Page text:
When Deion Sanders departed Jackson State University for the University of Colorado, it engendered strong reactions amongst Black folk. Some believed Sanders should have remained at JSU to finish what he started while others asserted Sanders’ right to determine the best course for his career.
At the heart of this debate was the HBCU and the obligation that Black people (administration, alumni, or folks like Sanders) have to sustain it.
A few months ago, it was announced that Ed Reed, another NFL Hall of Fame defensive back, would become the next head football coach at Bethune-Cookman University. However, that will not happen due to the university changing its mind—choosing not to meet Reed’s demands/requests. But the undeniable catalyst for the university’s decision was a rant by Reed on Instagram criticizing the administration for being unprepared for his arrival, for his office not being clean, and for having the wrong kind of mentality to run a Black school and care about Black children.
Whether or not Reed meant to, he insinuated that Deion Sanders was correct in his assessment of HBCUs in general as to how they were administered and was justified in his choice of leaving. Reed later apologized for his rant on social media following a backlash from Black folk and possibly the university. But the damage was done and the ripple effects of his departure are widespread—to the point where students are speaking out against the university’s decision. Even Roland Martin covered the situation and vowed to get to the bottom of it.
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To be fair, Bethune-Cookman administration is not without its history of problems. Within the last 10 years, the administration is guilty of fiscal mismanagement, overpaying for dorms, executives (including the former president) raising their pay, sketchy dealings with for-profit businesses and turmoil on its board of trustees.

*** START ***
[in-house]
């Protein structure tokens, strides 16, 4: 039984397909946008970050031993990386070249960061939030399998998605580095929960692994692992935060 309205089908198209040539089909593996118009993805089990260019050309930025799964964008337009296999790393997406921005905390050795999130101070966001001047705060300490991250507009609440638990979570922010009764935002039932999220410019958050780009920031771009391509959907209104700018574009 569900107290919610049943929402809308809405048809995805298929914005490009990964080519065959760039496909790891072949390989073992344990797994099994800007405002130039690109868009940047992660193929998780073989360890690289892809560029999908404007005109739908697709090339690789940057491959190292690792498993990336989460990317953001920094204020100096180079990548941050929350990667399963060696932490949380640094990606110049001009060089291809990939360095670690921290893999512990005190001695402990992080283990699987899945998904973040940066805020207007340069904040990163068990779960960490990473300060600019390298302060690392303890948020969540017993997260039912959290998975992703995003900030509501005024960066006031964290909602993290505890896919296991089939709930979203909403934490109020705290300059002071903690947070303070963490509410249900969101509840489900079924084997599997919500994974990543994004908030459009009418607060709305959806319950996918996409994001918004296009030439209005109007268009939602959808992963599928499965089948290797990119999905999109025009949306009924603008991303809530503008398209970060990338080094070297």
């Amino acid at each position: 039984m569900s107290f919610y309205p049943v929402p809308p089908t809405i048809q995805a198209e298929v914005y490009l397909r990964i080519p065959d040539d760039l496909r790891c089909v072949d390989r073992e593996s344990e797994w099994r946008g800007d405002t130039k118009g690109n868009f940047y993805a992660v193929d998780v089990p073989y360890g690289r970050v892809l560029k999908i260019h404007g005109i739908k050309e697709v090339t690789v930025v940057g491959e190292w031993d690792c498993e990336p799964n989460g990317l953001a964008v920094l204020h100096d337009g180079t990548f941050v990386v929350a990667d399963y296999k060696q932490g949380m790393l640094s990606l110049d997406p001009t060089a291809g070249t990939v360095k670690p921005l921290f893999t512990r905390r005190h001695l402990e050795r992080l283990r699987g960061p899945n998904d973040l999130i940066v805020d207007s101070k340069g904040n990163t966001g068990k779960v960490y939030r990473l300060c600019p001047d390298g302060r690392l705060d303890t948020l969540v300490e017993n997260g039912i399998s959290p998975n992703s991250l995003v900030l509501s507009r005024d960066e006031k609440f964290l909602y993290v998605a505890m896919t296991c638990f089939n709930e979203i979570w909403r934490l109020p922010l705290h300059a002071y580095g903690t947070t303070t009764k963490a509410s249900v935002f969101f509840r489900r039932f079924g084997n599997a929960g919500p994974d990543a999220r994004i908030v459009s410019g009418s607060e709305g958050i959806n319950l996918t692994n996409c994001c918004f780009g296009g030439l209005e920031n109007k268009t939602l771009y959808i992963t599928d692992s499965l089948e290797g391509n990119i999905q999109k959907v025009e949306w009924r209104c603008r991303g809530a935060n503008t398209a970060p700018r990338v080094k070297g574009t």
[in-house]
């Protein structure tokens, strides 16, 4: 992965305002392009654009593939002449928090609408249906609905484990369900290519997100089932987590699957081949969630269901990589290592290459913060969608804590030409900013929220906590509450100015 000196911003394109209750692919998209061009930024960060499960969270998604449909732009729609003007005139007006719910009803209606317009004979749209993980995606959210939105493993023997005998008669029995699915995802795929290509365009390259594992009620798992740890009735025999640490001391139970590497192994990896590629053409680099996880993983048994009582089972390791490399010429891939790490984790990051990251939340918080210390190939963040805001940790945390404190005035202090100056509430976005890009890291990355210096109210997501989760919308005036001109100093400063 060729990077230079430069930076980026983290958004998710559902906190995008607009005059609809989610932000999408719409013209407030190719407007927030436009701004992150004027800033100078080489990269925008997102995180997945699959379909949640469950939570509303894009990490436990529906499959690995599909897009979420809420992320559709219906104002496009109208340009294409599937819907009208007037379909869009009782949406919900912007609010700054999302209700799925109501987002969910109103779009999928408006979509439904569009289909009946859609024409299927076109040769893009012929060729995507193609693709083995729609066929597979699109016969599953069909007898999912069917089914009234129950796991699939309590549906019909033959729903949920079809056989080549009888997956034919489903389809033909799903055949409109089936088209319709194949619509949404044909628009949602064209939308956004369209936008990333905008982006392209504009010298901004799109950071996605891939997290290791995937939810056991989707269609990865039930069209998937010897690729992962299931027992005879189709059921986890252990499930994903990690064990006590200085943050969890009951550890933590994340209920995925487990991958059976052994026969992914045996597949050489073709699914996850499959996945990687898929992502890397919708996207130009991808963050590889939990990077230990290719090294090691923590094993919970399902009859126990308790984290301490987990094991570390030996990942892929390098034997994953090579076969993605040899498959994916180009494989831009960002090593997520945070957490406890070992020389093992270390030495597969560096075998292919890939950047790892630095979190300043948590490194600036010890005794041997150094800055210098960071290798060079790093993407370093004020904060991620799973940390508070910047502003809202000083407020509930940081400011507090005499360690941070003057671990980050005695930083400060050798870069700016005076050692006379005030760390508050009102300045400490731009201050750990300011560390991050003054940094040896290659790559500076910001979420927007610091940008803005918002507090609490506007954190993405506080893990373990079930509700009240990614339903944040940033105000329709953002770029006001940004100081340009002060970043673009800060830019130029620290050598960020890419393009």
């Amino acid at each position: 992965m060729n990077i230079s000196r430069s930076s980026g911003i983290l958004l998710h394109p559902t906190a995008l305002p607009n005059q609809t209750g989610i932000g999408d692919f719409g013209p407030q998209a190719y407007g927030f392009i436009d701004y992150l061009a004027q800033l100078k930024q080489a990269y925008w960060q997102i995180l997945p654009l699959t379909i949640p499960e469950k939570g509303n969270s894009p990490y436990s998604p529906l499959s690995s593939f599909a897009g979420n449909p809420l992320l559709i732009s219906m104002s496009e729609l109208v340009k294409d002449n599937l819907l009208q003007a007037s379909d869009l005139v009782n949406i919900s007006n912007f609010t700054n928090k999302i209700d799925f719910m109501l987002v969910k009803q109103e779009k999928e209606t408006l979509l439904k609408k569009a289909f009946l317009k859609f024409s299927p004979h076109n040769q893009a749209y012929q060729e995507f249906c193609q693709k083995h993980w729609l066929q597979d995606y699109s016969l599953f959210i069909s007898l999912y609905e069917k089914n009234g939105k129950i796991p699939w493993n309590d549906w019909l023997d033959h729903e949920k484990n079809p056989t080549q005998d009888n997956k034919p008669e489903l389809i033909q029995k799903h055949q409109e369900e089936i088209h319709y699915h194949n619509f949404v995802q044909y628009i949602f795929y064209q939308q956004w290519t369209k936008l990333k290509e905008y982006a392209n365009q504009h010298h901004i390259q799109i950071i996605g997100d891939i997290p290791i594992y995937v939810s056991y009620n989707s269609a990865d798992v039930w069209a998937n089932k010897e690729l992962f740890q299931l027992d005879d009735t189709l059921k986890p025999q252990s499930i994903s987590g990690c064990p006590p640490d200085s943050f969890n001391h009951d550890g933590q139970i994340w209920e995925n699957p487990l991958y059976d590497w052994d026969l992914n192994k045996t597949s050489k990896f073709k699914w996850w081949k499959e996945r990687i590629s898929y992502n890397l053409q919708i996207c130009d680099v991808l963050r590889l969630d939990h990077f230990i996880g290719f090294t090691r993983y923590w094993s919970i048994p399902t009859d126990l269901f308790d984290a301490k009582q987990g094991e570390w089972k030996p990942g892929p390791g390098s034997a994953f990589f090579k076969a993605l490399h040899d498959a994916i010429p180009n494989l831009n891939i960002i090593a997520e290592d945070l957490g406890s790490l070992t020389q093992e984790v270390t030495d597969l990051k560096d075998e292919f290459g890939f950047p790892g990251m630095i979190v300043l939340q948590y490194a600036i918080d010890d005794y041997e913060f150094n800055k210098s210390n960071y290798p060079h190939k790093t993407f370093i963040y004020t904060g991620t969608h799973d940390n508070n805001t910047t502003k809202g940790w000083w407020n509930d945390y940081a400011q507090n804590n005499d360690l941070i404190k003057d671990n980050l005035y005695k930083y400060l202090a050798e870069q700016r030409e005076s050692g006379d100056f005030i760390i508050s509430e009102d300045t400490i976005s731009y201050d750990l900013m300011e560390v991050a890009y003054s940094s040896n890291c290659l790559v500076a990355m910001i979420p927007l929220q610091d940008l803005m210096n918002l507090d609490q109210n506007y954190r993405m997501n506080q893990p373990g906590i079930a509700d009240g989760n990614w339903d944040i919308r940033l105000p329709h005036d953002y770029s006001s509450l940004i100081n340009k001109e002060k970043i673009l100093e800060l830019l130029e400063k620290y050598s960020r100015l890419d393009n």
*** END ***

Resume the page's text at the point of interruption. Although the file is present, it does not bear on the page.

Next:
Then there was the whole inviting Betsy DeVos to speak at the commencement, but I digress. Administration of the university was so bad that the school’s accreditor placed the university on probation. In addition, some students have been protesting at the school calling for the removal of its board of trustees.
So, when Ed Reed speaks of poor leadership and a lack of decency and order from the administration, there’s some merit to his assertions. However, Reed made his mistake going public with his comments and concerns.
Athletes, football players especially, are quick to demand that any conflict or problems amongst the team stay amongst the team and out of the public eye. Interestingly, Reed didn’t take that approach with Bethune-Cookman administration. He wasn’t hired yet but criticized his prospective employer. I’m not sure what can be achieved from that other than rescinding an unsigned hire offer—which is what happened.
It is awesome that former Black players (Hall of Famers) want to coach at HBCUs. I also understand that these legends apply the same level of excellence to coaching and working at an HBCU that they did at their craft to make them great players. But the HBCU is not the gridiron and while football teams may need a savior, Black colleges (and Black people) do not.
Reed isn’t wrong for having frustrations with Bethune-Cookman’s administration. However, how he chose to deal with his frustration was wrong, and it came at a cost to him and the university. He’s heartbroken, the players are heartbroken and many students are upset at the situation. The decision was the university’s, but Reed’s undoing is on him.
I hope this is a lesson learned for us all.
Rann Miller is an educator and freelance writer based in New Jersey. His Urban Education Mixtape blog supports urban educators and parents of children attending urban schools. He is the author of “Resistance Stories from Black History for Kids” (Bloom Books for Young Readers) to be released on March 7. Follow him on Twitter @RealRannMiller.